The US House of Representatives has voted to hold Attorney General Eric Holder in contempt of Congress. The move follows his alleged refusal to hand over documents related to a failed gun-running probe.
In an unprecedented case, the Republican-led house agreed by 255-67 votes on Thursday to hold US President Barack Obama's top law official in contempt. It was the first time a sitting Cabinet member has been held in contempt of Congress.
The decision largely followed partisan lines, with a number of Democrats boycotting the vote. Democrat leader Nancy Pelosi led many of her colleagues in a walkout of the chamber in protest against the ruling amid charges that it was politically motivated ahead of November's presidential election.
Eric Holder stands accused of withholding documents relating to an investigation into a botched US gun-tracking operation along the Mexican border.
The House Oversight and Government Reform Committee is seeking documents relating to a long-running operation known as "Operation Fast and Furious." It was aimed at establishing whether guns were being purchased in Arizona and taken to Mexico for use by drug cartels.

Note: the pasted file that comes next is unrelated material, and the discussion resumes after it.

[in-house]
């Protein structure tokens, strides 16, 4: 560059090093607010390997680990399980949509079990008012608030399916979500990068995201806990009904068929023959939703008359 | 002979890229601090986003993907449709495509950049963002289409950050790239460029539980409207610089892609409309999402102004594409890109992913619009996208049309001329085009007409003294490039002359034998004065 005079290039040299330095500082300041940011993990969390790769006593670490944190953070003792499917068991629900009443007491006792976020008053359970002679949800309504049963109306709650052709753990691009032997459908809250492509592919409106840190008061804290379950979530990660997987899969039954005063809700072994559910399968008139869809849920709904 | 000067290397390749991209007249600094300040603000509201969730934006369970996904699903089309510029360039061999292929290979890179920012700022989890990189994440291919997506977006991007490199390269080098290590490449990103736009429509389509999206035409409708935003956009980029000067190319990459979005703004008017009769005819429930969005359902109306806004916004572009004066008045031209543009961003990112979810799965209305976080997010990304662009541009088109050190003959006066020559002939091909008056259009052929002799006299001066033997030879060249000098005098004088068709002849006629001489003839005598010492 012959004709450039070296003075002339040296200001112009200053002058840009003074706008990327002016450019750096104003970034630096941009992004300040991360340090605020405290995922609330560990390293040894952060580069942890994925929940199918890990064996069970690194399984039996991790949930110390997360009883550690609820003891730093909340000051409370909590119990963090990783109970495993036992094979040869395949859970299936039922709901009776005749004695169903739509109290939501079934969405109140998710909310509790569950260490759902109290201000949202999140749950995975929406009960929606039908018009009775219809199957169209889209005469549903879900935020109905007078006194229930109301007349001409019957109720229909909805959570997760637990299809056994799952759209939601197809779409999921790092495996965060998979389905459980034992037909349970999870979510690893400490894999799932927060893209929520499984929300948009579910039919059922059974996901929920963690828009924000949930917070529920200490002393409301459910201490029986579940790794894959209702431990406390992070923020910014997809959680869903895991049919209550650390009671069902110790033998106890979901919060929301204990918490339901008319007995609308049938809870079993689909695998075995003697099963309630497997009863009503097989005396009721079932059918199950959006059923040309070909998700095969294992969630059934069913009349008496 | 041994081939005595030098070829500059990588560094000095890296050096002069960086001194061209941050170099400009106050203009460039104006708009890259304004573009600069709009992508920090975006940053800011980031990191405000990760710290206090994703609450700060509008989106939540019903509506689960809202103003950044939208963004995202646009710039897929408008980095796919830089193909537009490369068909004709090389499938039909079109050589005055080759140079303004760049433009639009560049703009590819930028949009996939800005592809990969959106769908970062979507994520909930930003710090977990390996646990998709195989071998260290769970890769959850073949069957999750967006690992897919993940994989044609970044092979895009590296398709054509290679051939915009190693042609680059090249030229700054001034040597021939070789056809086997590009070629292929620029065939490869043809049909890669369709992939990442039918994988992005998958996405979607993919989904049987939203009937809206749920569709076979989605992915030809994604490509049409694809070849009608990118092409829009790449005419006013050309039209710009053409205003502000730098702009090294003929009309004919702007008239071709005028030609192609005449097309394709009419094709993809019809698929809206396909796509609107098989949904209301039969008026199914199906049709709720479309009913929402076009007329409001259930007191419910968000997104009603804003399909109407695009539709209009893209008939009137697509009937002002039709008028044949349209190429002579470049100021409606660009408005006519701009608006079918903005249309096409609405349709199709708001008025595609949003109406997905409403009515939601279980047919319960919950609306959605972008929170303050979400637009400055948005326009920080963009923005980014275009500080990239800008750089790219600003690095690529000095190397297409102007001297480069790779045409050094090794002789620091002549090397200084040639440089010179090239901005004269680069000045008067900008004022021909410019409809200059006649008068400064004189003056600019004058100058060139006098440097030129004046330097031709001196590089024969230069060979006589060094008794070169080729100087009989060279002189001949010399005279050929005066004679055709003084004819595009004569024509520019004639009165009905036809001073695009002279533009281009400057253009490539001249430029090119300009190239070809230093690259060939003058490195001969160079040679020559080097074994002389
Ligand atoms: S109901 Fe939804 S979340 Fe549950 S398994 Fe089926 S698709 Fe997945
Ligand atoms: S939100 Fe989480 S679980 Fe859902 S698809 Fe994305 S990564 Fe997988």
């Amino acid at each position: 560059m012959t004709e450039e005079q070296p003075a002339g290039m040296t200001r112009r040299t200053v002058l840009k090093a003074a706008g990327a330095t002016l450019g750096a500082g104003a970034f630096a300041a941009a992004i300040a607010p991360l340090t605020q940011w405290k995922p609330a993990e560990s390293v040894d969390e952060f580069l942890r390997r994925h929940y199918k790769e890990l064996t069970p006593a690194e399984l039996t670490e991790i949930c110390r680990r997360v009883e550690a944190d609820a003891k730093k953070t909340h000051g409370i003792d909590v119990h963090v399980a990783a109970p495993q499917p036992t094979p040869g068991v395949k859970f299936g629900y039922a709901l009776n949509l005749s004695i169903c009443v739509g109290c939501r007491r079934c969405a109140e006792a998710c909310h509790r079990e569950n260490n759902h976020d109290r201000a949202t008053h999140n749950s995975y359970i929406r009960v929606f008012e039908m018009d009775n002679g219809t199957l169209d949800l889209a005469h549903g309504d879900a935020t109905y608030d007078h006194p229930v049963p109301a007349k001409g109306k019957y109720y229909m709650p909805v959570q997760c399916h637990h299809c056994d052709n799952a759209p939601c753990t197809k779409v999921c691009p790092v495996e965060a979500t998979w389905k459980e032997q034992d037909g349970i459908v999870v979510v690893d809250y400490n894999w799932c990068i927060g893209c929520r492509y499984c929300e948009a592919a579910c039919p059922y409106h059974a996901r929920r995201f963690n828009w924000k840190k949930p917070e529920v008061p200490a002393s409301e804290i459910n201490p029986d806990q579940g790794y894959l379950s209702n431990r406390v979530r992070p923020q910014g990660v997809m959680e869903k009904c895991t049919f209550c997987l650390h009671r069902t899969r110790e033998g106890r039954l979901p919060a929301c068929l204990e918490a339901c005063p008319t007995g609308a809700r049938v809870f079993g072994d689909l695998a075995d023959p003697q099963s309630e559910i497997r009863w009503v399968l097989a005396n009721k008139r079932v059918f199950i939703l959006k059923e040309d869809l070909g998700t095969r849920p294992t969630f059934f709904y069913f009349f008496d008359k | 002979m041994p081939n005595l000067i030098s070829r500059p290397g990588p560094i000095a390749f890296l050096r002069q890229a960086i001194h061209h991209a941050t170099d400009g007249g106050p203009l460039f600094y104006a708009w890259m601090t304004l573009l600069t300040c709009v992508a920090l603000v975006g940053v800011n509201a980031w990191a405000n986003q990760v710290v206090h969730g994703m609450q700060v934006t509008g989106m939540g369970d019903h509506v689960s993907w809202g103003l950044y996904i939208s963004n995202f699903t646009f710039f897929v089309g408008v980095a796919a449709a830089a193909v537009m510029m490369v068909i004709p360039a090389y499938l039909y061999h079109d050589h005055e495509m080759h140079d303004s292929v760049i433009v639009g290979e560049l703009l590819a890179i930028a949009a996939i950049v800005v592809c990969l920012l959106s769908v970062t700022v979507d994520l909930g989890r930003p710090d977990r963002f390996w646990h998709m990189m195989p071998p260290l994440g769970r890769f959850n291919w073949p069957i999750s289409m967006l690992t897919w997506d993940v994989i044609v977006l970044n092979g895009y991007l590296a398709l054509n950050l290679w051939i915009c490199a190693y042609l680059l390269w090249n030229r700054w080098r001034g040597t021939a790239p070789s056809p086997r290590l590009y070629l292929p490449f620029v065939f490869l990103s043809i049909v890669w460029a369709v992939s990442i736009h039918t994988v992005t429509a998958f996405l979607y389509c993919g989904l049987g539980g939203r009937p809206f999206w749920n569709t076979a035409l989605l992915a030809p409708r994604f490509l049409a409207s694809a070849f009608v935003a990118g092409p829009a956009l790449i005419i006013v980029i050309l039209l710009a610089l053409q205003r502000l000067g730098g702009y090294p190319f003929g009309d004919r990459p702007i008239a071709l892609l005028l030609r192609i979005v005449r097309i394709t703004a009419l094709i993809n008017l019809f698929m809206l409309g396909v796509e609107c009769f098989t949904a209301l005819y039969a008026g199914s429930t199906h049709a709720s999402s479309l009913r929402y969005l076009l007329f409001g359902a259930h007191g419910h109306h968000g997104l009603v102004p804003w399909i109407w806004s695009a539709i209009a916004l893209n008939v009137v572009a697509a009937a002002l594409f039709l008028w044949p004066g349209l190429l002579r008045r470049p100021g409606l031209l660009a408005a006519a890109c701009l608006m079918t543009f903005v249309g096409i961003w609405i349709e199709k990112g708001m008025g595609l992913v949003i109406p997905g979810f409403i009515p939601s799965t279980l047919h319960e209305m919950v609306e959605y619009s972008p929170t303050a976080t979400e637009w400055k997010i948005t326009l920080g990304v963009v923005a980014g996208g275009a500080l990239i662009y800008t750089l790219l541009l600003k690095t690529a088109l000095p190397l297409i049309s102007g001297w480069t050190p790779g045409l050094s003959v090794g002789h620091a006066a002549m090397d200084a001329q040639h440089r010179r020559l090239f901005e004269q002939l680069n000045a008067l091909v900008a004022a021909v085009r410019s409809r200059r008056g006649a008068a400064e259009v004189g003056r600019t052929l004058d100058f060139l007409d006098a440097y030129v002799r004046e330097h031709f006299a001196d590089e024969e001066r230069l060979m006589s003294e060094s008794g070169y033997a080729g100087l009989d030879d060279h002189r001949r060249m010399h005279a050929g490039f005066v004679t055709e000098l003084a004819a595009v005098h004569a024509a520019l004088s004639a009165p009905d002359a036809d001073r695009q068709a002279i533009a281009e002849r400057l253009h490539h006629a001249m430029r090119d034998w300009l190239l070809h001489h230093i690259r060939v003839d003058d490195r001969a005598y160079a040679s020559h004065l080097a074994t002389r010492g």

The Justice Department had initially denied that a program was being run which allowed guns to "walk" into Mexico. The department retracted this claim last December. US government figures suggest that some 68,000 of the 99,000 firearms recovered in Mexico between 2007 and 2011 came from the United States.
Republican representative and chairman of the House Oversight and Government Reform Committee, Darrell Issa, had previously criticized the gun-tracking operation for being "reckless."
He added that the contempt vote was being held "because when we asked legitimate questions ... about Fast and Furious, we were lied to. We were lied to repeatedly and over a 10-month period."
ccp/TM (AFP, Reuters, AP)